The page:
My life had, hitherto, been so simple, carefree and far from involved with problems of any significance. Mum and Dad had hastened always on winged feet to free me from the bother of working out single-handedly the few problems that I had encountered thus far, most of which were ludicrous and trivial. My parents’ abundant love surrounded me as if I were a priceless treasure to be guarded. But the likelihood of my being bruised like a little kitten by the overly protective mummy cat was not a far-fetched scenario. How I was going to deal with such a hydra as confronted me, and which defied an easy solution, was totally beyond me.
And then, in my heart of hearts, I knew that Dina was right about everything she said. Offending religion, notwithstanding my enormous love and affection for Martin, appeared like an insane enormity that would inevitably make the blood of tradition boil, and spill into a disgraceful disaster. Tradition and religion bore arms and ruled, and such harebrained defiance of their governance was bound to bring about detrimental ramifications. Dina, after all, talked facts, inarguable facts, which she put before me in their complexity, seeing to it that there was no room for misconstruction. The prospective civil marriage was anticipated to arouse sharp and uncompromising condemnation on every hand. Being the one-and-only kind recognized, Church marriage for the Catholic majority among Iraqi Christians, who were renowned in the region for their rigorous religiosity, was a sacred and irrevocable institution. There was little that angered both, church and the Christian community, more than the frivolous underrating of the inviolable rudiments of faith, most insufferable of which was the hideous conversion from Christianity to a different religion. The upshot of a civil marriage carried the opprobrium of living in sin, and was so grievously noxious as to prompt excommunication from church, inviting thus the derision and contempt of the Christian community.
Having acknowledged all that, there was still the peculiarity of my personal context, which further promised to exacerbate my already convoluted situation. My family, celebrated for its adherence to religion and faith, not to mention the numerous men of the cloth it had offered unsparingly to the church over the course of a century, had put me strictly on the path of being God- loving and God-fearing. They held to the dictum that “religion gives strength and inner sense of purpose”. My family’s honour and reputation had, likewise, never lost precedence in the hierarchy of my values, occupying a hallowed space in my innermost self. Daring to think outside the borders of the impositions of culture and tradition was stark staring madness. Such weathering was not for me; my heart cringed with consternation. True, my love for Martin was overwhelming, but so was my love for, obedience to, and fear of God. And marrying Martin implied that I jettisoned the precepts of a lifetime. I had never in a life of staunch devotion ceased supplicating God to deliver me from the sin and vices of life. But the horrifying transgression of God’s commandment that civil marriage was bound to bring about ate at my heart and was as painfully wounding as the lash of the whip. Such foolhardiness, in the eyes of the teachings that I had long imbibed, epitomized the direful forfeiture of eternal life for the sake of this mortal one: “Life, irrespective of length, would always be short; then comes the crack of doom, time when God will decree the fates of human beings according to the good and evil of their earthly lives”. Such was an example of the deterrent instruction to which I had been exposed. And such was the object lesson that I had biddably and acquiescingly learned since my tender age.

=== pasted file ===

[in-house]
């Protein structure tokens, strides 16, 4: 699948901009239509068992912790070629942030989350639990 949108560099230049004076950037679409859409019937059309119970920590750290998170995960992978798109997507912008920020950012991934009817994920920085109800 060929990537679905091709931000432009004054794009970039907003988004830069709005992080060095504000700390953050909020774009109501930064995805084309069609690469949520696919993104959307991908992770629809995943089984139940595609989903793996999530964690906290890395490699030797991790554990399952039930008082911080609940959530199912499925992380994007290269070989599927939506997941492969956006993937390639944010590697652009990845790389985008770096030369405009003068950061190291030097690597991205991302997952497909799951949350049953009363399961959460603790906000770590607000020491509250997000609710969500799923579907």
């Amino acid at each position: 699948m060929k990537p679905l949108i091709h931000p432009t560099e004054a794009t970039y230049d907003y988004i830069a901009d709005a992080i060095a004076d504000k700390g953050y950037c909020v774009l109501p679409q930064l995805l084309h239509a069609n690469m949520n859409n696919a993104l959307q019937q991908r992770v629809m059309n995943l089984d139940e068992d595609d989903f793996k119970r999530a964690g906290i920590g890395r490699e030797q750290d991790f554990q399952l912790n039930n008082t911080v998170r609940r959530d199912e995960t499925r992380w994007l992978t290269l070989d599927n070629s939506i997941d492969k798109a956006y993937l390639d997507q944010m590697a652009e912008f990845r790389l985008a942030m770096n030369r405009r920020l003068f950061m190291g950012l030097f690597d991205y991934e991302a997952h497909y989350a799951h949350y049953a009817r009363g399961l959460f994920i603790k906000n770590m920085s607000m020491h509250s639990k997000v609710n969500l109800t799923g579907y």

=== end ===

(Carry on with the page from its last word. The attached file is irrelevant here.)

God and faith for us, Iraqis, regardless of faith, religion, or extent of devoutness, remain the essence of existence, the beacon and the light, “in the absence of which straying from the path of virtue would be inevitable”. The notion of sin and hell and everlasting torture was all too appalling. And I was young and innocent, also godly and dutiful. I loved and revered God with all my heart, and had never angered Him before. My design was that I would never do so. And then, how could an incredibly innocent girl with the purest mind and heart ever tolerate the slightest hint of angering God? “But marrying Martin will definitely anger God, and it will also hurt the parents I adore most, leave alone the ensuing affects that will reflect harshly upon my family’s social standing”. Dina made this inescapably clear. Such unsettling thought sent a shuddering chill down my spine. The bliss of meeting Martin and the wonder of having him in my life was overshadowed by this horrid eventuality of sin. It was marred by the dreadful and gigantically cosmic retribution that the church incessantly fore-fingered. It was beyond the capacity of my innocence, and my fledgling life-experience, to even imagine perpetrating an act that would bring about retribution of such magnitude. The price I was bound to pay for giving up on all that which had constituted my life so far seemed exorbitantly high. This was my first hardship, wherein I was crushingly placed between the pestle of tradition and the mortar of religion. And the obnoxious position of being crushed between the two made my life a waking nightmare. Shots of forgetfulness with which I had been purposely injecting myself were increasingly losing effect, becoming more like opium, briefly soothing, but the climb-downs were excruciatingly painful. I was prepared to clutch at any straw that might help palliate my fears.
Paradoxical as it may seem, Dina provided one.
To Be Continued.......